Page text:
Home News Don’t Click! That Meal Delivery SMS Might be Malicious

Don’t Click! That Meal Delivery SMS Might be Malicious

Fraudsters are sending smishing messages disguised as offers from legitimate meal-kit services like HelloFresh and Gousto.

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Smishing attacks

COVID-19 has impacted nearly every industry. Despite the restriction of movement during the pandemic, e-commerce and food delivery services boomed. While the demand for DIY meal kits surged, impersonation scams saw a spike as well.  Recently, cybersecurity firm Tessian warned consumers to be vigilant about the evolving meal kit delivery frauds. Scammers are tricking users by sending phishing messages (Smishing) that appear as offers from legitimate meal-kit delivery services like HelloFresh and Gousto in the U.K.

In smishing attacks, fraudsters send a specially crafted message (SMS) provoking the user to click on a malicious URL hidden in the text.

Tessian’s researchers claimed that the meal-kit phishing campaign is targeted at unwitting consumers, who receive malicious SMS and WhatsApp texts asking them to give feedback to win a prize. The malicious URL within the message leads users to a bogus site designed to pilfer sensitive financial information and account credentials.

Capitalizing on Consumer Trends

From fake vaccines, test results to fraudulent job offers, threat actors are fully capitalizing on the pandemic. The intent behind these scams is to drive users to a phishing site – in any way possible – and trick them into entering their personal data.

Smishing Message from Attackers

Source: Tessian

“Throughout the pandemic, we’ve seen cybercriminals jump on trending topics and impersonate well-known brands, with increasing sophistication. Often, scammers will register new web domains to set up convincing-looking fake websites, luring their victims to these pages using phishing scams, and then harvest valuable information,” said Tim Sadler, CEO and Co-founder of Tessian.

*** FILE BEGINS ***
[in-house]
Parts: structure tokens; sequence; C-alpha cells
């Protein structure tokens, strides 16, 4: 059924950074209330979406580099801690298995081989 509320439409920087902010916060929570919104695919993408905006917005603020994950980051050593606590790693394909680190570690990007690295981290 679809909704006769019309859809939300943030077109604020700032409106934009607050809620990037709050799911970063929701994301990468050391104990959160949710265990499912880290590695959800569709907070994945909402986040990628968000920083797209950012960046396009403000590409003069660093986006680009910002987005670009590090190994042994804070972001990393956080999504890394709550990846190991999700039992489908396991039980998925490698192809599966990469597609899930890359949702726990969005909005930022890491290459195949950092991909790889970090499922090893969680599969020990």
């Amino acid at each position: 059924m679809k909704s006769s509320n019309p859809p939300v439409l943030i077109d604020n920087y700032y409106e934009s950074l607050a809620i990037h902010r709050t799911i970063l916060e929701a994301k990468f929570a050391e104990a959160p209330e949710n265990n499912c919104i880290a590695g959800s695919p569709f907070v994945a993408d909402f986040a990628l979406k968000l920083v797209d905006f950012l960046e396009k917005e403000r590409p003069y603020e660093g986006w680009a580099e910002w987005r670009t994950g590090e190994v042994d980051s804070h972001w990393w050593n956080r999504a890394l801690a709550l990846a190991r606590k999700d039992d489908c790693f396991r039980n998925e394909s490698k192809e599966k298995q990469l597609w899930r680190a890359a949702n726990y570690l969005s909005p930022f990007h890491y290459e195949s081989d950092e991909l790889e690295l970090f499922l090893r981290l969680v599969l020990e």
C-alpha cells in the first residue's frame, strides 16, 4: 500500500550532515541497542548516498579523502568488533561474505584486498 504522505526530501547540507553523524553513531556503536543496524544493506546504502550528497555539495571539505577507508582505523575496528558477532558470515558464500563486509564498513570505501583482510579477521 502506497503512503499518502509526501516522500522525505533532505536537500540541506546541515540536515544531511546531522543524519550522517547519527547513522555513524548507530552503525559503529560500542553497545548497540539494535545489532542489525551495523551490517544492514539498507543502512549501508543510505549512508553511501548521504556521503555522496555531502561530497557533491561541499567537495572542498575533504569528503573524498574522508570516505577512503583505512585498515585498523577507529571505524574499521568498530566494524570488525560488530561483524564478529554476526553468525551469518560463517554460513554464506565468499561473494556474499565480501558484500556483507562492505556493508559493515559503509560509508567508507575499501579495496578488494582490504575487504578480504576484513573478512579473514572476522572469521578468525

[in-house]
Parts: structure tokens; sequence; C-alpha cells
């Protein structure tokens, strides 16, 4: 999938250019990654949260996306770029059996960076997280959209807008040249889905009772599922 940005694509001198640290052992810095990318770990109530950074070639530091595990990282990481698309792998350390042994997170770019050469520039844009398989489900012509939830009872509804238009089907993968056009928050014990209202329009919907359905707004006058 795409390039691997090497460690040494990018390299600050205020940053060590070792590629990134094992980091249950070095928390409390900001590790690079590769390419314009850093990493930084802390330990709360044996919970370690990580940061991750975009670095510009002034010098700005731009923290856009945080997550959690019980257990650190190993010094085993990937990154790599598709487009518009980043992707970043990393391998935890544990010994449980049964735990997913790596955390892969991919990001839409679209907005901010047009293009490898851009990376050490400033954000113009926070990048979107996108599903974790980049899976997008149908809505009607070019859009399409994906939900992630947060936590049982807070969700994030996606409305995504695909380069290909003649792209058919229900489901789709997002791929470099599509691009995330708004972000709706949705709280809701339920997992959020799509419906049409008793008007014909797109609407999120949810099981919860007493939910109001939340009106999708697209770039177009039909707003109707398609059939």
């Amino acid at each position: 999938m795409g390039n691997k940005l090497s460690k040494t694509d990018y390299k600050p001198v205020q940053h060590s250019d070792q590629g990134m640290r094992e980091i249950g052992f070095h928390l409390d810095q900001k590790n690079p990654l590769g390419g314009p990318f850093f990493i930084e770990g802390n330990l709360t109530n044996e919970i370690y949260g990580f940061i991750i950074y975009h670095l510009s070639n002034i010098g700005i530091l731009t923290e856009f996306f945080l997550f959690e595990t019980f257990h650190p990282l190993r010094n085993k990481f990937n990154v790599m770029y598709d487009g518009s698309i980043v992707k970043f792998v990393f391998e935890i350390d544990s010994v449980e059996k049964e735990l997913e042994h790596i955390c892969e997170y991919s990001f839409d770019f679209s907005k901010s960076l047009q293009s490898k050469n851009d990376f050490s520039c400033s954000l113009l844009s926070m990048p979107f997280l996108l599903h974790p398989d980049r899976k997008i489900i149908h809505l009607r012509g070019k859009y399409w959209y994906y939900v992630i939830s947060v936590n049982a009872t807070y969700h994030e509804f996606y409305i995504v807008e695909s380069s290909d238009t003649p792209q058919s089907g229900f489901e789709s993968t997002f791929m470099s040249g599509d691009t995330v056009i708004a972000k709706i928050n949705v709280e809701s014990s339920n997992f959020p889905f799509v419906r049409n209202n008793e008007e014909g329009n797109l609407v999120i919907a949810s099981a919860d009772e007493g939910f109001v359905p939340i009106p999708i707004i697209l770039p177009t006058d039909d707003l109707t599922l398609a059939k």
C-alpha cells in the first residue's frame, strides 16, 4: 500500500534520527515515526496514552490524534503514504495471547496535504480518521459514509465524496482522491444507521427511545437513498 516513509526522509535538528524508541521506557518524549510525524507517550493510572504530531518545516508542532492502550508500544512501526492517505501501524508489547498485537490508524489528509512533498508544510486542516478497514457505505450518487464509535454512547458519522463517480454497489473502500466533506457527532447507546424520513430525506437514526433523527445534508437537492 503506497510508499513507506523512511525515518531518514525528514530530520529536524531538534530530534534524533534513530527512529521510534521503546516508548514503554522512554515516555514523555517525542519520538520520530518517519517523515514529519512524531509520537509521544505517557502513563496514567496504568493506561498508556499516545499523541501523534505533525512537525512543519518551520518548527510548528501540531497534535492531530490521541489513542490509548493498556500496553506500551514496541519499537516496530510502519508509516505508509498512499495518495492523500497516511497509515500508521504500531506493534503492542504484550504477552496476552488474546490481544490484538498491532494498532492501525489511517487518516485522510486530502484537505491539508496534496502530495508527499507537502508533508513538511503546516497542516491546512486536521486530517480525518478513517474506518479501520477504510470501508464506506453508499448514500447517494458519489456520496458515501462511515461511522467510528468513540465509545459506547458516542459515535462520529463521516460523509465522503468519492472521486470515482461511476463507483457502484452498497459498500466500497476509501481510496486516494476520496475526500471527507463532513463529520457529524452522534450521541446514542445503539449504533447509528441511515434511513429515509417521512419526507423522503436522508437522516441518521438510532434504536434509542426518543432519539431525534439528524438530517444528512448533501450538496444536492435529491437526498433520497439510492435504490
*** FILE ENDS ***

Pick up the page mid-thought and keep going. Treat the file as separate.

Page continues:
Smishing messages often contain eye-catching phrases like “you’ve won a lottery” to grab users’ attention. Most of these messages are riddled with spelling mistakes.

“Spelling errors are a tell-tale sign that it is not from a legitimate source; brands will rarely make such mistakes in their marketing campaigns. Also, keep an eye out for business and customer messages from unknown numbers or numbers starting with a local area code such as +44, as these are regularly associated with scam texts. These scams are getting harder and harder to spot, with the perpetrators regularly coming up with new tactics to convince users to follow their link and input their confidential data. A general rule of thumb is that, if you’re ever not sure if something is a scam, then assume it is. You can always verify a message’s legitimacy with the company directly,” Sadler added.

Mitigation Measures

Tessian also recommended certain security measures to prevent smishing attacks. These include:

  • If you receive a text requesting that you follow a link, ignore it — at least until you’ve confirmed whether or not it’s legitimate by contacting the company in question via another channel of communication.
  • Inspect the sender’s phone number — unknown numbers or 11-digit long numbers starting with a local area code, such as +44, are often associated with scam texts. Large institutions will generally send text messages from short-code numbers.
  • Check for spelling or grammar mistakes. Legitimate messages from large companies will rarely have errors.
  • Visit the company’s social media channels to see they have warned their customers about potential scams that have been circulating, and research whether other customers have received the same message.

“SMS-based scams are incredibly convincing and are growing in frequency. More and more companies are relying on SMS as a marketing channel to reach their customers and update them about online orders. Given that nine in 10 people open their texts, it’s likely the message will be read. So, while you might not be expecting a delivery, scammers will still try their luck. Often impersonating a legitimate brand, and using sophisticated methods like including a shortened, legitimate-looking URL or an urgent call to action, they’re hoping their targets have signed up to some form of home delivery service, will click the link and fall for the scam,” said Charles Brook, threat intelligence specialist at Tessian.